The more traditional way of improving the strength of pelvic floor muscles was by teaching women to contract their pelvic floor muscles themselves, known as pelvic floor muscle training (PFMT). However, some women were unable to perform a voluntary contraction, hence the use of NMES which directly stimulated the muscles to contract. The traditional method for delivery of NMES was via vaginal or rectal electrode probes. By contrast, Innovo delivered electrical stimulation via up to eight external electrodes placed on the skin surface on either side of the pelvis, onto the legs and buttocks. No rationale was provided for how surface NMES might treat UUI, given that it was not caused by pelvic floor muscle weakness. The CE documentation related to an earlier variant of the product, shown in ad (a), in which the electrodes were applied using a garment that wrapped around the upper thighs.

Ad (b) featured an updated version in which the electrodes were contained in a pair of shorts, which provided improved ease of use. We understood that the only differences between the two versions related to the method by which the electrodes were held in place and the use of a different electrolyte spray to ensure they made similar or better skin contact. We therefore accepted that the two products were equivalent and the CE documentation also applied to the device being advertised. We noted that the CAP Advice Online entry on electrical stimulation devices and incontinence pertained to devices using a vaginal probe, while the Innovo device used an external method of delivery. Furthermore, expert advice in the current case had provided an updated overview of the evidence for transvaginal devices. The clinical evaluation report cited a number of studies in a variety of populations. Several of these used unspecified types of electrical stimulation and/or had unclear study designs, so it was not possible to conclude anything from them. Further studies involved forms of electrical stimulation that differed from the method used by the Innovo product, and were therefore not relevant. One study cited measured ultrasound-diagnosed bladder base elevation to assess pelvic floor contractions in healthy women, comparing a vaginal probe with external electrodes embedded in a garment. However, as the participants were asymptomatic, it was unclear whether the improvement achieved was clinically significant.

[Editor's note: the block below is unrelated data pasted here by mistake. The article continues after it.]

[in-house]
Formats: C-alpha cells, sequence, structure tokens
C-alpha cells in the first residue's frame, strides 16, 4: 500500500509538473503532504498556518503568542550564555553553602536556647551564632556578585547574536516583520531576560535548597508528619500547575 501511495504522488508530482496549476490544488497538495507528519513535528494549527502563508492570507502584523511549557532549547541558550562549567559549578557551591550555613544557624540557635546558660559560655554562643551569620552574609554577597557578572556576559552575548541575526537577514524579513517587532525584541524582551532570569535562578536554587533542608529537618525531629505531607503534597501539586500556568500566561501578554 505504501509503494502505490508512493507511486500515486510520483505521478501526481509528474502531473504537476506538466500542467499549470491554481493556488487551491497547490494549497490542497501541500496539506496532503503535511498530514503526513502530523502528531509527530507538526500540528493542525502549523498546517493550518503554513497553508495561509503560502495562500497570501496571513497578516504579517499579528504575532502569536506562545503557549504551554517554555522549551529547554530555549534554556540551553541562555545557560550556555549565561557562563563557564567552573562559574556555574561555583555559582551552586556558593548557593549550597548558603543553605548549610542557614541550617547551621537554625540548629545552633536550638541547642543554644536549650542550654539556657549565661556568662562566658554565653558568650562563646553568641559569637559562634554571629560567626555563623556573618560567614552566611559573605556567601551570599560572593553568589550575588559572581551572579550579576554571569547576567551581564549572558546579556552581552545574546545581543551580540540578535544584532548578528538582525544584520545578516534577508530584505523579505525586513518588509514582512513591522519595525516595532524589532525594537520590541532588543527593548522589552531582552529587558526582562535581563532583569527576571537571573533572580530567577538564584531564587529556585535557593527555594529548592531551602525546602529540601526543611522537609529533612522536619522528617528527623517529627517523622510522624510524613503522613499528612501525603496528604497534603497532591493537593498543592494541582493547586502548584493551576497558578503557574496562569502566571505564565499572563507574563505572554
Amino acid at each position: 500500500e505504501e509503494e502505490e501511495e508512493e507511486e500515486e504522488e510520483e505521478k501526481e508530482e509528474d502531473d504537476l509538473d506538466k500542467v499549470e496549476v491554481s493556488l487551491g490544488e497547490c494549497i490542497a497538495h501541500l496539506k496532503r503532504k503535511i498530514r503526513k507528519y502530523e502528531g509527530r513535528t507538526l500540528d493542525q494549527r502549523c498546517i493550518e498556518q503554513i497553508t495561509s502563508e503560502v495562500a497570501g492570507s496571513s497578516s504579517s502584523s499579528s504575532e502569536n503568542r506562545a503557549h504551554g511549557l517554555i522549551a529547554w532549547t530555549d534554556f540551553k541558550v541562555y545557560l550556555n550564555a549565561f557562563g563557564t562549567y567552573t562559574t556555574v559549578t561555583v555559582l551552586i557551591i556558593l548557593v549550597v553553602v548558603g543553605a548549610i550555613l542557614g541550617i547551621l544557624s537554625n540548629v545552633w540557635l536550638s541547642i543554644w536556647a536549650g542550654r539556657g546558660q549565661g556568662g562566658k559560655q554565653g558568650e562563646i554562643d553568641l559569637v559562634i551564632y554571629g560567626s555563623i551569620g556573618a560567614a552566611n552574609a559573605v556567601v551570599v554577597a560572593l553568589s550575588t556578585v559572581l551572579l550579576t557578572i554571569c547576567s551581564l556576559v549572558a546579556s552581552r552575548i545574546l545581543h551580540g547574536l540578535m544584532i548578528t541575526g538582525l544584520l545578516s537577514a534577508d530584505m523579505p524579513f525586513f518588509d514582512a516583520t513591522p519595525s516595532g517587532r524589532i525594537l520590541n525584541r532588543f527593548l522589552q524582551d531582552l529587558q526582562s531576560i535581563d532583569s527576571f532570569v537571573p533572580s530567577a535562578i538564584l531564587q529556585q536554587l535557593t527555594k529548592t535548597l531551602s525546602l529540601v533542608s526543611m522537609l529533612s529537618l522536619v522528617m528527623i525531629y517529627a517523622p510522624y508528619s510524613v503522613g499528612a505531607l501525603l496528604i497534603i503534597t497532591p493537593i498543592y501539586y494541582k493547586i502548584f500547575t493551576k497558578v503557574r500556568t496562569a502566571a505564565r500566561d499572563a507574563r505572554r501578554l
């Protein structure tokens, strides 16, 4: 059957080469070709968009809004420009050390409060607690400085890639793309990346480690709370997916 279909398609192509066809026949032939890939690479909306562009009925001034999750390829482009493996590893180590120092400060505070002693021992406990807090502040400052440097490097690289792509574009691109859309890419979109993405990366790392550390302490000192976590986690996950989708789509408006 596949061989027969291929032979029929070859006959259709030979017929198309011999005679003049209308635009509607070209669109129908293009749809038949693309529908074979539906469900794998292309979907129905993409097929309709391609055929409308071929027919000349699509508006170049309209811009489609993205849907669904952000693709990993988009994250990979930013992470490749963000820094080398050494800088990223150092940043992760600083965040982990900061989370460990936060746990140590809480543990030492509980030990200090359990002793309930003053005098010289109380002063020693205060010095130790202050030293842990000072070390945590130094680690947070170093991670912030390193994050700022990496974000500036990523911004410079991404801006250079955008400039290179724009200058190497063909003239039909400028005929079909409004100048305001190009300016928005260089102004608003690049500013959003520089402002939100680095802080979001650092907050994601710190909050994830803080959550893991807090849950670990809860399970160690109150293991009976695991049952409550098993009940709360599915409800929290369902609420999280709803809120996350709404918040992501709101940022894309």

The report also summarised some additional studies which were provided to the ASA in full and assessed below. A study on five healthy women compared the earlier version of Innovo (wrap garment) with the Innovo shorts. Both devices were reported to achieve elevation of the base of the bladder; however, it was unclear whether there was any relationship between this movement and measureable clinical changes in women who actually had incontinence.

A pilot study on the Innovo wrap garment enrolled 19 women with SUI who had failed a six-week pelvic floor muscle training programme. We understood that a six-week programme of pelvic floor muscle training would be considered too short to make a significant impact on reducing SUI, with NICE guidance recommending at least three months. Therefore, women could have continued to practice their exercises and seen benefits from them during the course of the trial. The primary outcome was defined as a greater than 50% reduction in pad weight following a standardised one-minute stress test at one hour post bladder filling protocol at 12 weeks compared to baseline. While we understood that pad weight tests could be useful for quantifying urine loss and assessing the severity of a patient’s condition at baseline, they were recognised to give variable results. In addition, improvements in pad weight test results did not necessarily correspond with patients’ own perceptions of improvement. We did not consider that significant improvements in pad weight results alone were likely to be sufficient to substantiate the claims.